The mettle of this year’s Boston Renegades team was forged during a May trip to St. Louis.
Unbeaten since 2018, the Renegades traveled to face the St. Louis Slam on May 14, but the first half was uncharacteristic. For the first time in 29 games, the reigning Women’s Football Alliance champions found themselves trailing (21-19).
It may have been a rare occurrence, but the Renegades didn’t let it get to them.
“What’s special about our team is that though we were behind, we never thought we would lose that game,” said wide receiver and team captain Stephanie Pascual.
Determined, the Renegades took control in the second half, holding St. Louis scoreless and earning a 49-21 victory.
“We really have to play every down to the whistle,” said fullback Tytti Kuusinen, who scored three second-half touchdowns. “We cannot take anything for granted.”
That comeback spurred the Renegades (8-0) to dominate the rest of the season, earning them a spot in Sunday’s WFA championship game against the Minnesota Vixen in Canton, Ohio. The teams met in last year’s title match, which the Renegades won, 42-26. This time, more eyes will be watching: The game marks the first time the WFA will be on ESPN2.
If the Renegades defeat the Vixen (6-2) again Sunday, it will mark the organization’s fourth consecutive national championship and seventh overall. The team is already the dominating force in elite women’s football, especially with quarterback Allison Cahill at the helm. The Uxbridge native has played 17 seasons of women’s pro football, earned six national titles and 100 wins, and has thrown for more than 315 touchdowns.
Cahill’s experience isn’t the only edge the Renegades have on the Vixen. Much of their offense has returned year after year, and the players have mastered the mental game that comes with longevity in such a demanding sport.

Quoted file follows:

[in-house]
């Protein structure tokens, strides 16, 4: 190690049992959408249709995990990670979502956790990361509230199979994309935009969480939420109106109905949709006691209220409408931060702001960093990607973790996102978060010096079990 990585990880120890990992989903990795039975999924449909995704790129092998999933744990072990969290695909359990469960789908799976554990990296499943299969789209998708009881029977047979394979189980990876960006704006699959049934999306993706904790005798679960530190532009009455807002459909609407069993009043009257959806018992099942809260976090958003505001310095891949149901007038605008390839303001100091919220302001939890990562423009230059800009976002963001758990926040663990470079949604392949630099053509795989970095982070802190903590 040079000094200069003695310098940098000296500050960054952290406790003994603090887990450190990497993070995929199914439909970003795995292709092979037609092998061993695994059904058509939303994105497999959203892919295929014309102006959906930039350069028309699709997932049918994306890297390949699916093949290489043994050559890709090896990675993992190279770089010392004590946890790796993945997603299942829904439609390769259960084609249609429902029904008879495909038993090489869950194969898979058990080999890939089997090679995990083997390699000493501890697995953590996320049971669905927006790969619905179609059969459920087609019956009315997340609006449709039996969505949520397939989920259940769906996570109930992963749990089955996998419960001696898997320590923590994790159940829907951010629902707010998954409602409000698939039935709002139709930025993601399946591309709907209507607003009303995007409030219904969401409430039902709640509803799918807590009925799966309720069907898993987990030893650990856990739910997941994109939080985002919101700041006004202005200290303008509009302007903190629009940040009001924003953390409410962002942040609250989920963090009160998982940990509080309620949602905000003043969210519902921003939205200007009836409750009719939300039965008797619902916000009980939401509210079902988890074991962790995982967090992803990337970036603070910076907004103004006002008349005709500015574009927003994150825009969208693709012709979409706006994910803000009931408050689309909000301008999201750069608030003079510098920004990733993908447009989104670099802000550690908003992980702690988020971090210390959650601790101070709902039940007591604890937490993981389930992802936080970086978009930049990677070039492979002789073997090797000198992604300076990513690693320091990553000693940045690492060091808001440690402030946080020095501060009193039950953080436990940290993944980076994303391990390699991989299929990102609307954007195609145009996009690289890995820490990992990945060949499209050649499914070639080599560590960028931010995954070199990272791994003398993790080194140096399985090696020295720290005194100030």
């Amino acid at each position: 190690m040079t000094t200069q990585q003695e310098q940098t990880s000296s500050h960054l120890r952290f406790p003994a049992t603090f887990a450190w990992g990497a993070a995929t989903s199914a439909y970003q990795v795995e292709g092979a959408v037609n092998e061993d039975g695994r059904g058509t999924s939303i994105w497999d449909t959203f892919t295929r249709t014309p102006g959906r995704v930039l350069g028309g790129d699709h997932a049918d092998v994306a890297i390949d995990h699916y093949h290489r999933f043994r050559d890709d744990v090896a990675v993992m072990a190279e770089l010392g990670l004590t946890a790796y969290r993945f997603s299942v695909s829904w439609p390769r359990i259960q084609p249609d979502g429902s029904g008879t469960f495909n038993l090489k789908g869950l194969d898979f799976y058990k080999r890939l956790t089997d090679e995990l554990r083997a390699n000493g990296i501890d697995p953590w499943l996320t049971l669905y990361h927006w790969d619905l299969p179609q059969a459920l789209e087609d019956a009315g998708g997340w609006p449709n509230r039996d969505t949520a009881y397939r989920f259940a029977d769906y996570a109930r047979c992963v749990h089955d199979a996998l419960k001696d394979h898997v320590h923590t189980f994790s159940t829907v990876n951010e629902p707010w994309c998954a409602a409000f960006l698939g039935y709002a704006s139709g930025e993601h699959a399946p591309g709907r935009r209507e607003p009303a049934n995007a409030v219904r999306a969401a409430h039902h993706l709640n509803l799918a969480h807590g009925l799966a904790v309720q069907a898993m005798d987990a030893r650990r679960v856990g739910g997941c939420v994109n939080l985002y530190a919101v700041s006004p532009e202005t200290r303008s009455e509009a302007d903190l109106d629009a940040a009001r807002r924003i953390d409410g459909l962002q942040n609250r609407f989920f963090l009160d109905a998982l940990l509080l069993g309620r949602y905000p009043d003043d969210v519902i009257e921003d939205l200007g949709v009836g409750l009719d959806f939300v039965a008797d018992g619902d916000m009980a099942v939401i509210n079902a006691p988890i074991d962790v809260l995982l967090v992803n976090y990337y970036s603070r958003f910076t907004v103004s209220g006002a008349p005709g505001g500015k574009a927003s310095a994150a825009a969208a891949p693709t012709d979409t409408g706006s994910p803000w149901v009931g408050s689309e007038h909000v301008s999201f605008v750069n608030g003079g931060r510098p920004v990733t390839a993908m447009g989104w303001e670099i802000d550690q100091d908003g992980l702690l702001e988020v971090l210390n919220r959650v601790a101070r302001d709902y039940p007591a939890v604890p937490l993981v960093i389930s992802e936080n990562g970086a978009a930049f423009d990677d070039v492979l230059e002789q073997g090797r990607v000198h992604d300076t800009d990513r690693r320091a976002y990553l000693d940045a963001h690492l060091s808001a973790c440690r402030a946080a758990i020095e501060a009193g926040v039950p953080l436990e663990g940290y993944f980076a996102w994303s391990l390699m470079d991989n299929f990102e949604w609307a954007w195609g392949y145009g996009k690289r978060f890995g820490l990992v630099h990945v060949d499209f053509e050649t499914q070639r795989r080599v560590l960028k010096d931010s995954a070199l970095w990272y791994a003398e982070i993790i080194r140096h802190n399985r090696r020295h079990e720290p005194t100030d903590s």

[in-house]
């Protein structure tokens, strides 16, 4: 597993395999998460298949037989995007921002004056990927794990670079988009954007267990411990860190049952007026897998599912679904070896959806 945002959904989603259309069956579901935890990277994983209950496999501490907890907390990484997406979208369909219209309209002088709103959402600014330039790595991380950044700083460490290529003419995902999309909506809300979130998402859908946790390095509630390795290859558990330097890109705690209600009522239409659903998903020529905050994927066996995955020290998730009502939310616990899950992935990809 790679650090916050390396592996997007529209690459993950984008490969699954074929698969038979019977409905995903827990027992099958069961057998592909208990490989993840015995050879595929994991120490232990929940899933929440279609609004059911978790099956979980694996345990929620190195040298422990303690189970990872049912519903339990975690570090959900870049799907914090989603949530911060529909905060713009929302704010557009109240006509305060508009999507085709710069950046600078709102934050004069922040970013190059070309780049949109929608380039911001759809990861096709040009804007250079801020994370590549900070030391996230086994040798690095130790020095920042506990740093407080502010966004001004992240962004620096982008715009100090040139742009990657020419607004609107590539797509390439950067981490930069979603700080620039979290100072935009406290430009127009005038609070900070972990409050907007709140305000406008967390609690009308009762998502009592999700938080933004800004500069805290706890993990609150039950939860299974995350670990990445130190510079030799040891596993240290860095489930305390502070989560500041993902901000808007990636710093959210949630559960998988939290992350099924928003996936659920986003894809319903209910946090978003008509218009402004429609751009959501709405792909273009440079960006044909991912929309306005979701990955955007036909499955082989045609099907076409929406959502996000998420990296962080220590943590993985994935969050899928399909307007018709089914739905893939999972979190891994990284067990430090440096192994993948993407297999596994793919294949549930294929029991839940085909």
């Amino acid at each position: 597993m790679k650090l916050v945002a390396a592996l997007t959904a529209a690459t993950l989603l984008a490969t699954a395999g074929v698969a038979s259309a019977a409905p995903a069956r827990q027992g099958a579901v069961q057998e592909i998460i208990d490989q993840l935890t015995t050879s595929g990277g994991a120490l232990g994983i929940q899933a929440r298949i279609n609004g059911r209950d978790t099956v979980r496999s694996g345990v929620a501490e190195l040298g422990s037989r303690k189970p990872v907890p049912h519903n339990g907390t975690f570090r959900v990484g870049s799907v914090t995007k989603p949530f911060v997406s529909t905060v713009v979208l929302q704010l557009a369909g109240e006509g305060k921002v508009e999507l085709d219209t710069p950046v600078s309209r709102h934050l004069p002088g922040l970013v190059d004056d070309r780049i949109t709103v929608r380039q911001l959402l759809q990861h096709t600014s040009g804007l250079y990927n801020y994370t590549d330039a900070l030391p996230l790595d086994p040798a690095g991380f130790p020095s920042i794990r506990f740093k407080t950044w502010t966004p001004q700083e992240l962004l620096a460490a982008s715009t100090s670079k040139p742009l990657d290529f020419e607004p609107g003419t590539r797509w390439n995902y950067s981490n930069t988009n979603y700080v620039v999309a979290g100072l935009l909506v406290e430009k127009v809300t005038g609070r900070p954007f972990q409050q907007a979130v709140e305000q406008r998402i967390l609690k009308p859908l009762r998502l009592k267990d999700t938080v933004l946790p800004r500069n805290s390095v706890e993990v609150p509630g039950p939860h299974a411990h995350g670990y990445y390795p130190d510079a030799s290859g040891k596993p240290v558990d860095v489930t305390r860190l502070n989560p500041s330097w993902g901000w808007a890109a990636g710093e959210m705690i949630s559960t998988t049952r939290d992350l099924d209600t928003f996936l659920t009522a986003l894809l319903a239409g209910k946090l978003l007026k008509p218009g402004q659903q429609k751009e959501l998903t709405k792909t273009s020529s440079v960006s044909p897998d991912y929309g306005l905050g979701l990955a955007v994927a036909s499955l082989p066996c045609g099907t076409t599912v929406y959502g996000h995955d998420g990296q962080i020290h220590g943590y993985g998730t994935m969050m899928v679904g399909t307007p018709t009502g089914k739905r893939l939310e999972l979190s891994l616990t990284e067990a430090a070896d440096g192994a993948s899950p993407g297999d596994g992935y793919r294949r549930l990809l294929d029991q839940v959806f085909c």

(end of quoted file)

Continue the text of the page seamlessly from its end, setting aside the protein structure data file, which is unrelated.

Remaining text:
In her fifth season, Pascual has become a key part of the team’s offensive core, but after she tore her PCL and meniscus in the season’s first game, she had to work on her mental game as much as her physical recovery.
“I prepared so hard for this season,” said Pascual. “Then I got injured in the first half of the first game, and played the rest of the game because I didn’t know what it was. Football is as much mental as it is physical at that moment.”
The next day, Pascual had to perform a juggling act familiar to many of her teammates, working a full-time job while seeking out treatment for football injuries. She only missed a game, and racked up 159 receiving yards this season. Having to be more calculated in her play has elevated how she sees and reacts on the field.
“My knowledge of the game is definitely up,” said Pascual. “My mental toughness has been built this season.”
Kuusinen, who joined the Renegades this season after playing 10 years in her native Finland, has been key down the stretch. She rushed for 157 yards and four touchdowns in the 42-24 conference championship victory against the Pittsburgh Passion on June 25.
“Our offensive line has played amazing all season, and now I’m on the same page with them,” said Kuusinen. “That’s why I came here, to play with such talented players.”
The Vixen present a formidable challenge, led by WFA passing leader Erin Kelley and receiving leader Jackie Radford. But the Renegades’ defense has allowed only 85 points this season, thanks to league interceptions leader Shantia Creech.
For the second year in a row, the Renegades boarded the New England Patriots team plane Friday for their trip to Canton. Pieces of familiarity like that will help the Renegades approach Sunday’s title game the way they want.
“You know that saying, ‘Act like you’ve been here before?’ ” said Pascual. “It is like that. Having been in this game three times, we know what it takes to get there and we know what it takes to win.”
Kat Cornetta can be reached at email@example.com.